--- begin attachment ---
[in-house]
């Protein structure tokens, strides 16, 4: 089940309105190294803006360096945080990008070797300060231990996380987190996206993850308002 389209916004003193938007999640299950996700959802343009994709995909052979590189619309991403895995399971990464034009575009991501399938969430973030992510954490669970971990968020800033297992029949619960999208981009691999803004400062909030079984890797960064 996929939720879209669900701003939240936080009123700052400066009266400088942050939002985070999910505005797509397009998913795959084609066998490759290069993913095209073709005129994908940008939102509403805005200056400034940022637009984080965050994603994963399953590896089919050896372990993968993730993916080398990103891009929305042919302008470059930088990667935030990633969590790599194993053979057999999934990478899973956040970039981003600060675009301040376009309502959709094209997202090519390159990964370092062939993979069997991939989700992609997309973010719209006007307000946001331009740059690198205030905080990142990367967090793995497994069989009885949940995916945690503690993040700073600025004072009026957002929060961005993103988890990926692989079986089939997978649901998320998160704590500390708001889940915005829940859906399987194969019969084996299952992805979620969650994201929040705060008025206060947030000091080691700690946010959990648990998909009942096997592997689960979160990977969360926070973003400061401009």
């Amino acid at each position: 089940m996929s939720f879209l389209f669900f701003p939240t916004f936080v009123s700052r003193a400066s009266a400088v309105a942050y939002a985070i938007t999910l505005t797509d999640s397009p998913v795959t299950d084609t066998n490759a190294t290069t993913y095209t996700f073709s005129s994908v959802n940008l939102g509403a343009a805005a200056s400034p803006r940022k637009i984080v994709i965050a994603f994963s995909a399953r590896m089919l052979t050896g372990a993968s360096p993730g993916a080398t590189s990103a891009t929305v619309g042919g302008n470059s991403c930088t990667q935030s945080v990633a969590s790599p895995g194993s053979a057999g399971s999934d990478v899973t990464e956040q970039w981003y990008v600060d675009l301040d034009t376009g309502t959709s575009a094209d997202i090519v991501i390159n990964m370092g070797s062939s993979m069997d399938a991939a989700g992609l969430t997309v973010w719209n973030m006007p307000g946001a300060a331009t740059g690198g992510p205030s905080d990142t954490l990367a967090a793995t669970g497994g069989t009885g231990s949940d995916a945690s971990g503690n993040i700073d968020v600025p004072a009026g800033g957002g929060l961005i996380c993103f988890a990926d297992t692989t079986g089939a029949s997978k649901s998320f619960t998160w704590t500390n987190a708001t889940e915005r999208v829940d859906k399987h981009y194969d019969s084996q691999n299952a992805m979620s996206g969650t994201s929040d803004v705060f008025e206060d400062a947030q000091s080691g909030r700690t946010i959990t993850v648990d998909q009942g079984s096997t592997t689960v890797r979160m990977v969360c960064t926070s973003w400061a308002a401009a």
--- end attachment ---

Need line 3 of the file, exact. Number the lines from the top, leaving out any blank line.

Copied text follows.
């Amino acid at each position: 089940m996929s939720f879209l389209f669900f701003p939240t916004f936080v009123s700052r003193a400066s009266a400088v309105a942050y939002a985070i938007t999910l505005t797509d999640s397009p998913v795959t299950d084609t066998n490759a190294t290069t993913y095209t996700f073709s005129s994908v959802n940008l939102g509403a343009a805005a200056s400034p803006r940022k637009i984080v994709i965050a994603f994963s995909a399953r590896m089919l052979t050896g372990a993968s360096p993730g993916a080398t590189s990103a891009t929305v619309g042919g302008n470059s991403c930088t990667q935030s945080v990633a969590s790599p895995g194993s053979a057999g399971s999934d990478v899973t990464e956040q970039w981003y990008v600060d675009l301040d034009t376009g309502t959709s575009a094209d997202i090519v991501i390159n990964m370092g070797s062939s993979m069997d399938a991939a989700g992609l969430t997309v973010w719209n973030m006007p307000g946001a300060a331009t740059g690198g992510p205030s905080d990142t954490l990367a967090a793995t669970g497994g069989t009885g231990s949940d995916a945690s971990g503690n993040i700073d968020v600025p004072a009026g800033g957002g929060l961005i996380c993103f988890a990926d297992t692989t079986g089939a029949s997978k649901s998320f619960t998160w704590t500390n987190a708001t889940e915005r999208v829940d859906k399987h981009y194969d019969s084996q691999n299952a992805m979620s996206g969650t994201s929040d803004v705060f008025e206060d400062a947030q000091s080691g909030r700690t946010i959990t993850v648990d998909q009942g079984s096997t592997t689960v890797r979160m990977v969360c960064t926070s973003w400061a308002a401009a």